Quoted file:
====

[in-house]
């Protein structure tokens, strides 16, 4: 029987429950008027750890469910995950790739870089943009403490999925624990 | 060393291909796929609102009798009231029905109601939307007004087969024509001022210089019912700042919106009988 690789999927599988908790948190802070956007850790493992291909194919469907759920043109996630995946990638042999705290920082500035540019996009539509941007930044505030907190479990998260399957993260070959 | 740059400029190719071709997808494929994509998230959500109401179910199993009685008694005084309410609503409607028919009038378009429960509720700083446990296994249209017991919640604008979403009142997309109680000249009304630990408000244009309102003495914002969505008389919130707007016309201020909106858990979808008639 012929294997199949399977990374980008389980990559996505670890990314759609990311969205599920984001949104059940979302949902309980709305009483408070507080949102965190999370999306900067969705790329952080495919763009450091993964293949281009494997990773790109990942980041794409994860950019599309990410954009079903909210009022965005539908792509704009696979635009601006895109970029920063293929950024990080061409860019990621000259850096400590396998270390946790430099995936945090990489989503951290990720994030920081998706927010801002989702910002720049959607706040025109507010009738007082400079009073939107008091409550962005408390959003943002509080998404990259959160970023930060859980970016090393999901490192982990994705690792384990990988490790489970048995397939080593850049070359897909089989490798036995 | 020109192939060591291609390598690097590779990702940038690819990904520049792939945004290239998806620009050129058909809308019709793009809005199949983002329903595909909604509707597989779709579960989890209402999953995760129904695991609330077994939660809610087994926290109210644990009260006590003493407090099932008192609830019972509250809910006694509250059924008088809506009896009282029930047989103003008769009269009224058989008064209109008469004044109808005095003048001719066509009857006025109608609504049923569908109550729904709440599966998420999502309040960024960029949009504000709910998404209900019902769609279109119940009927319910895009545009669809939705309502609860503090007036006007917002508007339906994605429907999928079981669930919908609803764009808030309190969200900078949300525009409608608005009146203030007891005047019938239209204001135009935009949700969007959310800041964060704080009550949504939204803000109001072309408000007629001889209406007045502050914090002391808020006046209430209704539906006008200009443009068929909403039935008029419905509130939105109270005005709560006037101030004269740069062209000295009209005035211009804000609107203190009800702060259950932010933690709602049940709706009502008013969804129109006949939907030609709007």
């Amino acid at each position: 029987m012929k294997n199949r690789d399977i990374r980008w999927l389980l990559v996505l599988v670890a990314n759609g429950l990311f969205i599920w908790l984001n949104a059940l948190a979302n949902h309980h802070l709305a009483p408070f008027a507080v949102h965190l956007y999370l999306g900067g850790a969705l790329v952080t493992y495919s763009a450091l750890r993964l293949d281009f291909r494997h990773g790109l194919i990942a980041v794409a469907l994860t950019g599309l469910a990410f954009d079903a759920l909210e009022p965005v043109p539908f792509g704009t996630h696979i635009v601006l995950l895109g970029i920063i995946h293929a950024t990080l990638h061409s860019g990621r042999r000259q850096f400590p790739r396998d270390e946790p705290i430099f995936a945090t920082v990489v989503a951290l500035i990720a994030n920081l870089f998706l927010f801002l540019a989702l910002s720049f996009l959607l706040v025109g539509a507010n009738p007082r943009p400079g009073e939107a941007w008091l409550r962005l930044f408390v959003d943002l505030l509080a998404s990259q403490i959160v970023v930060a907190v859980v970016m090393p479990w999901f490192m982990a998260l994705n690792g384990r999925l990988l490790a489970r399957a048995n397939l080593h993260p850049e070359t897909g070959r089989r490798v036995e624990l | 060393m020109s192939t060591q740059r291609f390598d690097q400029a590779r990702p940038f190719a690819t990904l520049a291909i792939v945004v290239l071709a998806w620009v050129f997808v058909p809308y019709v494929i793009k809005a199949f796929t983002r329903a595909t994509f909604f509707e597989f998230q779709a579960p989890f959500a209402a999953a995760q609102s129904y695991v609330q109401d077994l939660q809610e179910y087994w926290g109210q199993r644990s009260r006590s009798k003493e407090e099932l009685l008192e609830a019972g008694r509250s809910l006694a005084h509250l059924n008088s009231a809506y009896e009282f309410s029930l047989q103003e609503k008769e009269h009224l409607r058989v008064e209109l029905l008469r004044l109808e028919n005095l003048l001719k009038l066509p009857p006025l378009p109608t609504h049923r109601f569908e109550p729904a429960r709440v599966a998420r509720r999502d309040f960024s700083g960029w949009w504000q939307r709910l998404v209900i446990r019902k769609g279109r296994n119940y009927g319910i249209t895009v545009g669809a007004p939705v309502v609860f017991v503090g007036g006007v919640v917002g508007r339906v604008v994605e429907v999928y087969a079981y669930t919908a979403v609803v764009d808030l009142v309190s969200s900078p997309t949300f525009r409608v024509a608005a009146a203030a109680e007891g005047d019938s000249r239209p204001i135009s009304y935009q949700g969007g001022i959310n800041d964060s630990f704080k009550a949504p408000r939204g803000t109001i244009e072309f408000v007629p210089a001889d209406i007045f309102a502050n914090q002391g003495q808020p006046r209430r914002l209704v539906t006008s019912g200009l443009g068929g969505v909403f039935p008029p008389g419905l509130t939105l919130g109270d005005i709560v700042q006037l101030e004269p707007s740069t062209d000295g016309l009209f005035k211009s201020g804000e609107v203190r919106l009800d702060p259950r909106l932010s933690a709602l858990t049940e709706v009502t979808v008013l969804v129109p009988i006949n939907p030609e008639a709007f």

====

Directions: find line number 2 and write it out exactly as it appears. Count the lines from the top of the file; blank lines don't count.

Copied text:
């Protein structure tokens, strides 16, 4: 029987429950008027750890469910995950790739870089943009403490999925624990 | 060393291909796929609102009798009231029905109601939307007004087969024509001022210089019912700042919106009988 690789999927599988908790948190802070956007850790493992291909194919469907759920043109996630995946990638042999705290920082500035540019996009539509941007930044505030907190479990998260399957993260070959 | 740059400029190719071709997808494929994509998230959500109401179910199993009685008694005084309410609503409607028919009038378009429960509720700083446990296994249209017991919640604008979403009142997309109680000249009304630990408000244009309102003495914002969505008389919130707007016309201020909106858990979808008639 012929294997199949399977990374980008389980990559996505670890990314759609990311969205599920984001949104059940979302949902309980709305009483408070507080949102965190999370999306900067969705790329952080495919763009450091993964293949281009494997990773790109990942980041794409994860950019599309990410954009079903909210009022965005539908792509704009696979635009601006895109970029920063293929950024990080061409860019990621000259850096400590396998270390946790430099995936945090990489989503951290990720994030920081998706927010801002989702910002720049959607706040025109507010009738007082400079009073939107008091409550962005408390959003943002509080998404990259959160970023930060859980970016090393999901490192982990994705690792384990990988490790489970048995397939080593850049070359897909089989490798036995 | 020109192939060591291609390598690097590779990702940038690819990904520049792939945004290239998806620009050129058909809308019709793009809005199949983002329903595909909604509707597989779709579960989890209402999953995760129904695991609330077994939660809610087994926290109210644990009260006590003493407090099932008192609830019972509250809910006694509250059924008088809506009896009282029930047989103003008769009269009224058989008064209109008469004044109808005095003048001719066509009857006025109608609504049923569908109550729904709440599966998420999502309040960024960029949009504000709910998404209900019902769609279109119940009927319910895009545009669809939705309502609860503090007036006007917002508007339906994605429907999928079981669930919908609803764009808030309190969200900078949300525009409608608005009146203030007891005047019938239209204001135009935009949700969007959310800041964060704080009550949504939204803000109001072309408000007629001889209406007045502050914090002391808020006046209430209704539906006008200009443009068929909403039935008029419905509130939105109270005005709560006037101030004269740069062209000295009209005035211009804000609107203190009800702060259950932010933690709602049940709706009502008013969804129109006949939907030609709007």